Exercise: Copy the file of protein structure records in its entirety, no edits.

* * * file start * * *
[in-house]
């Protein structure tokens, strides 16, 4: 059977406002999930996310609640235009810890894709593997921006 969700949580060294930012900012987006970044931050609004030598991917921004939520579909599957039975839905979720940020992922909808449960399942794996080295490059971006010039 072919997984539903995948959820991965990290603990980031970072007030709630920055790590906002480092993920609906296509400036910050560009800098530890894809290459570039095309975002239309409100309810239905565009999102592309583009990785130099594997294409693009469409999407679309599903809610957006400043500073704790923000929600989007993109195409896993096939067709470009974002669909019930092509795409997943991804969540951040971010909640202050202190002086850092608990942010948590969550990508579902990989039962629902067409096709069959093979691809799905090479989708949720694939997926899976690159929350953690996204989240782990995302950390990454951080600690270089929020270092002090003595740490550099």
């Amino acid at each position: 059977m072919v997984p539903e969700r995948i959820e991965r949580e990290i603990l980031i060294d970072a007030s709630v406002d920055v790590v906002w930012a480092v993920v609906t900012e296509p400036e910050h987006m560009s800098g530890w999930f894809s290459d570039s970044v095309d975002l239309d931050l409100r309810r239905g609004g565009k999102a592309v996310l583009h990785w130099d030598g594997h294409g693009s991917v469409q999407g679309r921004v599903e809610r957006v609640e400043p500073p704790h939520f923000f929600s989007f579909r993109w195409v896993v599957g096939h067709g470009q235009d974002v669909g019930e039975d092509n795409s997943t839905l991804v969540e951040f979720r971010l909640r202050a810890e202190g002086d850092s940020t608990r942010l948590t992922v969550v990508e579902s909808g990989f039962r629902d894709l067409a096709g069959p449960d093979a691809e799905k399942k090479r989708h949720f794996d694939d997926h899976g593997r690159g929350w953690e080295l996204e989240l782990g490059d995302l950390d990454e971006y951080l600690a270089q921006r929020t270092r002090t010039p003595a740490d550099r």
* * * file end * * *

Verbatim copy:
[in-house]
């Protein structure tokens, strides 16, 4: 059977406002999930996310609640235009810890894709593997921006 969700949580060294930012900012987006970044931050609004030598991917921004939520579909599957039975839905979720940020992922909808449960399942794996080295490059971006010039 072919997984539903995948959820991965990290603990980031970072007030709630920055790590906002480092993920609906296509400036910050560009800098530890894809290459570039095309975002239309409100309810239905565009999102592309583009990785130099594997294409693009469409999407679309599903809610957006400043500073704790923000929600989007993109195409896993096939067709470009974002669909019930092509795409997943991804969540951040971010909640202050202190002086850092608990942010948590969550990508579902990989039962629902067409096709069959093979691809799905090479989708949720694939997926899976690159929350953690996204989240782990995302950390990454951080600690270089929020270092002090003595740490550099």
């Amino acid at each position: 059977m072919v997984p539903e969700r995948i959820e991965r949580e990290i603990l980031i060294d970072a007030s709630v406002d920055v790590v906002w930012a480092v993920v609906t900012e296509p400036e910050h987006m560009s800098g530890w999930f894809s290459d570039s970044v095309d975002l239309d931050l409100r309810r239905g609004g565009k999102a592309v996310l583009h990785w130099d030598g594997h294409g693009s991917v469409q999407g679309r921004v599903e809610r957006v609640e400043p500073p704790h939520f923000f929600s989007f579909r993109w195409v896993v599957g096939h067709g470009q235009d974002v669909g019930e039975d092509n795409s997943t839905l991804v969540e951040f979720r971010l909640r202050a810890e202190g002086d850092s940020t608990r942010l948590t992922v969550v990508e579902s909808g990989f039962r629902d894709l067409a096709g069959p449960d093979a691809e799905k399942k090479r989708h949720f794996d694939d997926h899976g593997r690159g929350w953690e080295l996204e989240l782990g490059d995302l950390d990454e971006y951080l600690a270089q921006r929020t270092r002090t010039p003595a740490d550099r």